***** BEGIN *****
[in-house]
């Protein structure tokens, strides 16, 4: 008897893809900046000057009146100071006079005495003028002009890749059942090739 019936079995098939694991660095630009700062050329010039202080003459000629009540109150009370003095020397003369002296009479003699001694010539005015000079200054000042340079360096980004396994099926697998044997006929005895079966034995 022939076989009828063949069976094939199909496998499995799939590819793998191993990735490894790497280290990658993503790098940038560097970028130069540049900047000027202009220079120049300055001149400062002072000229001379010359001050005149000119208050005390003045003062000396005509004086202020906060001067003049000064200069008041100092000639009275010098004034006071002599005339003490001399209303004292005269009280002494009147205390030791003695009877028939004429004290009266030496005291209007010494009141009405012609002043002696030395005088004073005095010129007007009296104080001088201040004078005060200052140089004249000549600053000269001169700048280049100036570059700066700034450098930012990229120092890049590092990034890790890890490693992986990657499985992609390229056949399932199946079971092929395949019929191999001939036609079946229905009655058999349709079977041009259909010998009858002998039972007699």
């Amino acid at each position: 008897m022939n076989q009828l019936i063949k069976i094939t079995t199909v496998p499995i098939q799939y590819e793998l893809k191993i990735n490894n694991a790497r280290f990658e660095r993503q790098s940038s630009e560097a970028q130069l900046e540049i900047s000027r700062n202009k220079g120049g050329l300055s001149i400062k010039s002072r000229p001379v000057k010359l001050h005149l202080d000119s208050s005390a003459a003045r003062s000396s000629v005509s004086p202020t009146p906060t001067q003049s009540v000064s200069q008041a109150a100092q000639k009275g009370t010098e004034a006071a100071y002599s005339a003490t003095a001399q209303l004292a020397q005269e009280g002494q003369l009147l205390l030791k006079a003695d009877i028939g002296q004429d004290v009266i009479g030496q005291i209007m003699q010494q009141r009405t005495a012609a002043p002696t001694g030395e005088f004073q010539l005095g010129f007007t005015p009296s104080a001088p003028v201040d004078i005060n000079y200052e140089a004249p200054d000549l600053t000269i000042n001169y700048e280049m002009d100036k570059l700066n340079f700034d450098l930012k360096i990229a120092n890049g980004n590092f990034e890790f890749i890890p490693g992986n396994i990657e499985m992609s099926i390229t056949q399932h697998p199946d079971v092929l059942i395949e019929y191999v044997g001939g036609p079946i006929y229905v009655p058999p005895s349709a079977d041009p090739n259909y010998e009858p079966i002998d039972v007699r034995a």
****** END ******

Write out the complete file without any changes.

[in-house]
């Protein structure tokens, strides 16, 4: 008897893809900046000057009146100071006079005495003028002009890749059942090739 019936079995098939694991660095630009700062050329010039202080003459000629009540109150009370003095020397003369002296009479003699001694010539005015000079200054000042340079360096980004396994099926697998044997006929005895079966034995 022939076989009828063949069976094939199909496998499995799939590819793998191993990735490894790497280290990658993503790098940038560097970028130069540049900047000027202009220079120049300055001149400062002072000229001379010359001050005149000119208050005390003045003062000396005509004086202020906060001067003049000064200069008041100092000639009275010098004034006071002599005339003490001399209303004292005269009280002494009147205390030791003695009877028939004429004290009266030496005291209007010494009141009405012609002043002696030395005088004073005095010129007007009296104080001088201040004078005060200052140089004249000549600053000269001169700048280049100036570059700066700034450098930012990229120092890049590092990034890790890890490693992986990657499985992609390229056949399932199946079971092929395949019929191999001939036609079946229905009655058999349709079977041009259909010998009858002998039972007699």
């Amino acid at each position: 008897m022939n076989q009828l019936i063949k069976i094939t079995t199909v496998p499995i098939q799939y590819e793998l893809k191993i990735n490894n694991a790497r280290f990658e660095r993503q790098s940038s630009e560097a970028q130069l900046e540049i900047s000027r700062n202009k220079g120049g050329l300055s001149i400062k010039s002072r000229p001379v000057k010359l001050h005149l202080d000119s208050s005390a003459a003045r003062s000396s000629v005509s004086p202020t009146p906060t001067q003049s009540v000064s200069q008041a109150a100092q000639k009275g009370t010098e004034a006071a100071y002599s005339a003490t003095a001399q209303l004292a020397q005269e009280g002494q003369l009147l205390l030791k006079a003695d009877i028939g002296q004429d004290v009266i009479g030496q005291i209007m003699q010494q009141r009405t005495a012609a002043p002696t001694g030395e005088f004073q010539l005095g010129f007007t005015p009296s104080a001088p003028v201040d004078i005060n000079y200052e140089a004249p200054d000549l600053t000269i000042n001169y700048e280049m002009d100036k570059l700066n340079f700034d450098l930012k360096i990229a120092n890049g980004n590092f990034e890790f890749i890890p490693g992986n396994i990657e499985m992609s099926i390229t056949q399932h697998p199946d079971v092929l059942i395949e019929y191999v044997g001939g036609p079946i006929y229905v009655p058999p005895s349709a079977d041009p090739n259909y010998e009858p079966i002998d039972v007699r034995a």